Iran demands 'resolute' action by Baghdad after pilgrim buses attack
Iran's President Hassan Rouhani called for tougher action by the Iraqi government on Friday after a suicide bombing killed at least 70 people, most of them Iranian pilgrims.
Thursday's huge lorry bomb blast, claimed by the Islamic State group, ripped through a petrol station south of Baghdad where buses packed with pilgrims returning from the Shia shrine city of Karbala were parked.
"I strongly request the Iraqi government to deal more resolutely with the perpetrators of such inhumane acts," Rouhani said in a message published by the official IRNA news agency.
"The Islamic Republic of Iran is determined to wage an all-out fight against terrorists and extremists, and is confident that with unity and solidarity from the people of Iraq, we shall soon witness its final victory."
Thursday's bombing in Babylon province came as Iraqi forces continued a huge assault on IS bastion Mosul with support from Iran as well as a US-led coalition.
Fewer than 10 of the dead were Iraqis, the head of the provincial security committee, Falah al-Radhi, told the AFP news agency. All of the rest were Iranians.
The attack took place near a village called Shomali, about 120km southeast of Baghdad.
IS, which is fighting to defend its Mosul stronghold in northern Iraq, claimed responsibility for the attack.
In a statement quoted by the SITE Intelligence Group, IS said a bomber "blew up his vehicle amidst their assembly, inflicting among them more than 200 killed and wounded, including Iranians."
Videos circulating on social media showed debris scattered over a large area along the main highway linking Baghdad to the main southern port city of Basra.
"There are completely charred corpses at the scene," said Radhi, who added that at least 20 wounded were transferred to nearby hospitals.
The Joint Operations Command in Baghdad issued a statement saying the truck was packed with 500 litres of ammonium nitrate, a chemical compound used in many explosive devices.
Translation: IS claims bomb explosion south of Baghdad killing 80 people, mostly Iranians
As many as 20 million people visited Karbala, home to the mausoleum of Imam Hussein, for Arbaeen this year. According to the Iraqi authorities, about three million of them were Iranians.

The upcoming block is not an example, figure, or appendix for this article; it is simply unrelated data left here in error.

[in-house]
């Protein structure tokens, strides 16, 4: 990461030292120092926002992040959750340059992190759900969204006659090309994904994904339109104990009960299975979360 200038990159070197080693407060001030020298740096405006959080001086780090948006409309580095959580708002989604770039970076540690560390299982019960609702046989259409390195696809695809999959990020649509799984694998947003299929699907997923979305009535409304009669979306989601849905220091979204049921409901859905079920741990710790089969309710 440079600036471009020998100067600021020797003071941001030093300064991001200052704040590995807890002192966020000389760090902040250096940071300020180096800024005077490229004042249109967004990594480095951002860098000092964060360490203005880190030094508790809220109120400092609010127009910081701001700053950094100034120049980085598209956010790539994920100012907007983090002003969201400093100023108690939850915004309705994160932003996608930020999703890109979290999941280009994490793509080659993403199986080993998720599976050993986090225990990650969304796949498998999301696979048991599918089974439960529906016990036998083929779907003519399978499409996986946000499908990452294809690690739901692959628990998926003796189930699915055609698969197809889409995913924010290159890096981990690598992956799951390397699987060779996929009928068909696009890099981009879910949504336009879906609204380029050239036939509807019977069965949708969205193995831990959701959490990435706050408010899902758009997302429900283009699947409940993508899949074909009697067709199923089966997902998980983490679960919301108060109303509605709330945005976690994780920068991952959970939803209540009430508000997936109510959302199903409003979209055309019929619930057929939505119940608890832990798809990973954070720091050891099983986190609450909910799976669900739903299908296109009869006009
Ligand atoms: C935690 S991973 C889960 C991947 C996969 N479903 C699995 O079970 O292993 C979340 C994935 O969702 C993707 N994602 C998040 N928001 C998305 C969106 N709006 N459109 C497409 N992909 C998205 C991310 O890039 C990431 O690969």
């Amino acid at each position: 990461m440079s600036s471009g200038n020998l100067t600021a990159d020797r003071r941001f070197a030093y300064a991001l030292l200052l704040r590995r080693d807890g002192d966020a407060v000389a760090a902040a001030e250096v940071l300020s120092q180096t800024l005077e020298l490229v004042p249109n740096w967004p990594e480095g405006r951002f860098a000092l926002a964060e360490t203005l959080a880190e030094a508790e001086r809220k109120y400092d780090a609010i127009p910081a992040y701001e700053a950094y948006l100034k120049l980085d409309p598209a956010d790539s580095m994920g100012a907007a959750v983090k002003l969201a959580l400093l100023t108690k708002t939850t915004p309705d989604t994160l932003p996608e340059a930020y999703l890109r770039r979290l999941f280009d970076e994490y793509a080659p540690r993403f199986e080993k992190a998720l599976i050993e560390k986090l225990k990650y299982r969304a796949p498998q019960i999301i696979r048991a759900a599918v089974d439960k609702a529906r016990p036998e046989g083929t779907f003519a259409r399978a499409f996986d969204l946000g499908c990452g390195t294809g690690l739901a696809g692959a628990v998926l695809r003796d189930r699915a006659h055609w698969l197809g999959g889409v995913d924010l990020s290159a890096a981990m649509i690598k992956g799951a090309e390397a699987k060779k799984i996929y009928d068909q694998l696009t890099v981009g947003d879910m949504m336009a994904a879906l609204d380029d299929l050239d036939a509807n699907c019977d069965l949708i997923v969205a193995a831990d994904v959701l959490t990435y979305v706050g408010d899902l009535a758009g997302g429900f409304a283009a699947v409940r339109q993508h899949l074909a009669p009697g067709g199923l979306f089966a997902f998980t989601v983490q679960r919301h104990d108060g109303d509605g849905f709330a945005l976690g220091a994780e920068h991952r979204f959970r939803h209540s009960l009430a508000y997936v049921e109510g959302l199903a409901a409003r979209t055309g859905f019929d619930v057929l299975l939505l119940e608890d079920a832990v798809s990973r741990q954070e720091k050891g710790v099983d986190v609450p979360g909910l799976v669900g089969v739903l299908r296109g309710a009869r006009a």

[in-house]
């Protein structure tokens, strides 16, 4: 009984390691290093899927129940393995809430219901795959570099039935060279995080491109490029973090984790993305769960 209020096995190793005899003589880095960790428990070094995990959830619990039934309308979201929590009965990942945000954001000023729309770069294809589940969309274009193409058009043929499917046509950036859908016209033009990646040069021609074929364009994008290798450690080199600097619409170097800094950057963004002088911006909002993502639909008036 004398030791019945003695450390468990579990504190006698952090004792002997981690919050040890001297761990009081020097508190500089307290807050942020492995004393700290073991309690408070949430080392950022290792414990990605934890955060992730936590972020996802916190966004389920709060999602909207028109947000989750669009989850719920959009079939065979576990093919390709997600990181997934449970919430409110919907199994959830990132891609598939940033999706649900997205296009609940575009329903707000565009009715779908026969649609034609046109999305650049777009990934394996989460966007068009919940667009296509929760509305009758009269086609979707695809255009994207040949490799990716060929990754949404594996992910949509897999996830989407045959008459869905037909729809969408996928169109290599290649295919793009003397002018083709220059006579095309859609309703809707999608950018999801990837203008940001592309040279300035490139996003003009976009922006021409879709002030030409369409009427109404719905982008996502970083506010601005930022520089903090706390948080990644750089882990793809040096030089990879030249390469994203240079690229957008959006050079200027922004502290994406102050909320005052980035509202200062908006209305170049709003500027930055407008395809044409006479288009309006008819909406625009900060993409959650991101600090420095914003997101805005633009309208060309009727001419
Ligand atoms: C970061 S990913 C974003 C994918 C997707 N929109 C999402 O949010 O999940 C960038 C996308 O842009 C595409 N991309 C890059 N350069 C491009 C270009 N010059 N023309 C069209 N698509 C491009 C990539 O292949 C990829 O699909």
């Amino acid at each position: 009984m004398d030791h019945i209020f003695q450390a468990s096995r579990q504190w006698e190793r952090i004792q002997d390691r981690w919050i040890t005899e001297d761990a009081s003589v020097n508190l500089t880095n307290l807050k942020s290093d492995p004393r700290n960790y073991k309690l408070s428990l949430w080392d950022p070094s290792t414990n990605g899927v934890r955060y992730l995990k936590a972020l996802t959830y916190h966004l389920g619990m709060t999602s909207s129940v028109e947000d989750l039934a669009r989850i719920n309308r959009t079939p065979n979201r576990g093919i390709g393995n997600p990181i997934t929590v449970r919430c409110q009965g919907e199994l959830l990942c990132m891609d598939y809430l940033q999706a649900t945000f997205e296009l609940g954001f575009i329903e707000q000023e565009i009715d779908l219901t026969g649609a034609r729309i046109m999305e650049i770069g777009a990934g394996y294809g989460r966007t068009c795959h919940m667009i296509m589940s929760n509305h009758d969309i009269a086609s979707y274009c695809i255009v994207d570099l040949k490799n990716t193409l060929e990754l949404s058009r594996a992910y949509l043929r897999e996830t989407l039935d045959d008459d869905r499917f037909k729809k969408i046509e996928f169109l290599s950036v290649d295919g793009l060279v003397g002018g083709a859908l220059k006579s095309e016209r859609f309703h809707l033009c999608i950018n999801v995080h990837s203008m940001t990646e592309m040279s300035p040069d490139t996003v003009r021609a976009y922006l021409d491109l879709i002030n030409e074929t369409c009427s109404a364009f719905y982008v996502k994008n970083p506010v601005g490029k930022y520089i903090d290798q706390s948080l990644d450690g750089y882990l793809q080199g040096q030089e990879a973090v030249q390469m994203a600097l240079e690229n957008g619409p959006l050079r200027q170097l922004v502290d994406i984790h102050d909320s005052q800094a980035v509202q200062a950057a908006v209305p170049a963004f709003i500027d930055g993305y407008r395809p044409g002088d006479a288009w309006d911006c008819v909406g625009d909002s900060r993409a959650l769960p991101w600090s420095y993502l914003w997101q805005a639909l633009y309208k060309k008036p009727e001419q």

Iraq had deployed 25,000 members of its security forces in and around the shrine city, which lies southwest of Baghdad, to protect the pilgrims from a feared IS attack.
The militant group, which is losing ground in Mosul, has carried out a series of high-profile diversionary attacks since Iraqi forces launched a huge offensive against their northern stronghold last month.
Elite forces battled IS militants in eastern Mosul on Thursday, looking for fresh momentum in their five-week-old offensive to retake Iraq's second city.
Maan al-Saadi, a commander with the Counter Terrorism Service (CTS), told AFP on the frontline in Mosul that his forces were fighting IS in the neighbourhood of Al-Khadraa.
"They cannot flee. They have two choices - give up or die," he said.
Over the past few days, Iraqi forces have cut off the main supply line running from Mosul to the western border with Syria, where IS still controls the city of Raqqa.
The US-led coalition also bombed bridges over the Tigris River that splits Mosul in two, reducing IS’s ability to resupply the eastern front.
"The Iraqi advance on the south and southeast of the city has started to pick up some steam, which we think is a really great development," coalition spokesman Colonel John Dorrian said.
"It is extraordinarily tough fighting, just brutal, but there is an inevitability to it. The Iraqis are going to beat them," he said.
IS fighters moving in an intricate network of tunnels have used snipers, booby traps and suicide car bombers to stop Iraqi forces.
The authorities have not released casualty figures since the start of the offensive, but fighters have admitted to being surprised by how fierce IS resistance has been.
Iraqi forces launched the offensive on 17 October to retake Mosul, where IS leader Abu Bakr al-Baghdadi proclaimed a caliphate in 2014.
They are also edging towards the city from a northern front as well as from the south, where they are within striking distance of Mosul airport.
Among the forces deployed south and west of the city are the Hashd al-Shaabi (Popular Mobilisation Units), an umbrella for paramilitaries dominated by Tehran-backed militias.
They have focused their operations on Tal Afar, a large town still held by IS west of Mosul, and on Wednesday announced they had cut the main road between it and Syria.
That would make for a very long and dangerous journey for IS fighters attempting to move between Mosul and Raqqa.
The International Organisation for Migration said on Thursday that about 76,000 people had been displaced by the Mosul offensive since 17 October.
It said 7,000 people had already returned to their homes, leaving roughly 69,000 still displaced, most of them in camps.